We're Killing Ourselves on the Job --The Problem Is About Wealth and Wages: Not More Work
This story first appeared at Labor Notes.
I keep getting these emails from the Laborers union: “The Keystone XL Pipeline isn’t just a pipeline, but a lifeline to good, family-supporting jobs.”
In the labor movement we’re supposed to be for anything that creates more paid work. But here’s some heresy for you: I think we need less work.
Senators who voted against the pipeline in November, the union says, threw away a chance to “unlock millions of work hours,” and instead “killed thousands of jobs.”
Is the Senate “killing jobs?” Maybe. Meanwhile, jobs are killing us.
Jobs: Often Awful
Exhibit A: the tragic death of New Jersey fast food worker Maria Fernandes last August, napping in her car between shifts. She was cobbling together at least three Dunkin’ Donuts jobs to make ends meet.
But it’s not just non-union jobs. Exhibit B: Jenny Brown’s story last month on “Fighting Fatigue.” Even unionized pilots, train engineers, and bus drivers are working extreme hours that endanger themselves and others.
Part of the problem is bosses imposing awful schedules. And part of it is we’ll take all the hours we can get, because pay is so low and the cost of living so high.
That means work isn’t shared among all who want it. There’s one 60-hour job instead of two 30-hour jobs, and unemployment stays high.
Then there’s Exhibit C: the Keystone XL pipeline itself. As we near a climate-change point of no return, scientists say we must drastically reduce carbon emissions. The pipeline only worsens the threat.
These jobs could kill us all. Working less isn’t just a humane goal—it’s a planetary necessity.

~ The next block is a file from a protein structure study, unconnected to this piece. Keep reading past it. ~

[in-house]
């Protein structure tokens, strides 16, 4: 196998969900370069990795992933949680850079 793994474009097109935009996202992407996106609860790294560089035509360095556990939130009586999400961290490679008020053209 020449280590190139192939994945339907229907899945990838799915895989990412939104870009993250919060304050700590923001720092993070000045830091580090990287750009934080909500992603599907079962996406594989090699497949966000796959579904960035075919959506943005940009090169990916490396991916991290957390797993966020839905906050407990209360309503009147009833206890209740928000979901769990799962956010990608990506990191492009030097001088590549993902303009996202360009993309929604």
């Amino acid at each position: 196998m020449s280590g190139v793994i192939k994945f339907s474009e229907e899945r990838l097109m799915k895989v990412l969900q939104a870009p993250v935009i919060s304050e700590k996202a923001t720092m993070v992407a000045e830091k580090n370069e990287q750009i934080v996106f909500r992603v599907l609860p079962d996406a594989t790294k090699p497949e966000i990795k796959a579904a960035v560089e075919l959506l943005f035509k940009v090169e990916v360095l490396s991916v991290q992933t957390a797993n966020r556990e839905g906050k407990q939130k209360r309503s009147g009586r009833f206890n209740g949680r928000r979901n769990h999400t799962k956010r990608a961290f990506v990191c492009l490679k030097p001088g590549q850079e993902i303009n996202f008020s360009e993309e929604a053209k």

But it’s not hard to understand why the Laborers are pro-pipeline. Workers need to put food on the table today. So unions push for more work, however awful it might be.
How could we reduce the pressure to work so much, for fast-food workers and train engineers alike? One side of the coin is raising wages—something labor’s been building good momentum for, at least at the bottom of the scale.
The other side, the one we don’t talk about as much, is reducing the cost of living.
Labor for Leisure
We wouldn’t need to work so hard if the rent (and mortgages) weren’t so damn high. If transit were free, and frequent enough. If we had free health care and higher education.
Sound utopian? It shouldn’t. Take the federal money already going to higher ed in loans and grants, hand it straight to public universities instead—and you could have free tuition for all, tomorrow. Same with health care: single-payer would cost less than we already spend on our dysfunctional private system.
In the Netherlands if you want to reduce your hours to part-time, by law your employer has to let you, unless they show it would be a hardship. Lots of workers have taken advantage. Of course, universal health care helps make this option viable.
In a recent issue of Jacobin, Daniel Aldana Cohen tells the wonderful story of 1936 France, where workers struck for and won two weeks’ vacation for everyone.
That summer, “the sub-minister of leisure and sport mandated 40 percent discounts on train fares for once-a-year trips. Hundreds of thousands took advantage right away, nearly two million the following year. Many visited the beach for the first time, while others traveled to see relatives or camp in the countryside.”
Imagine it! For the planet and our health, it’s time to build a labor movement that stands for less labor—not more.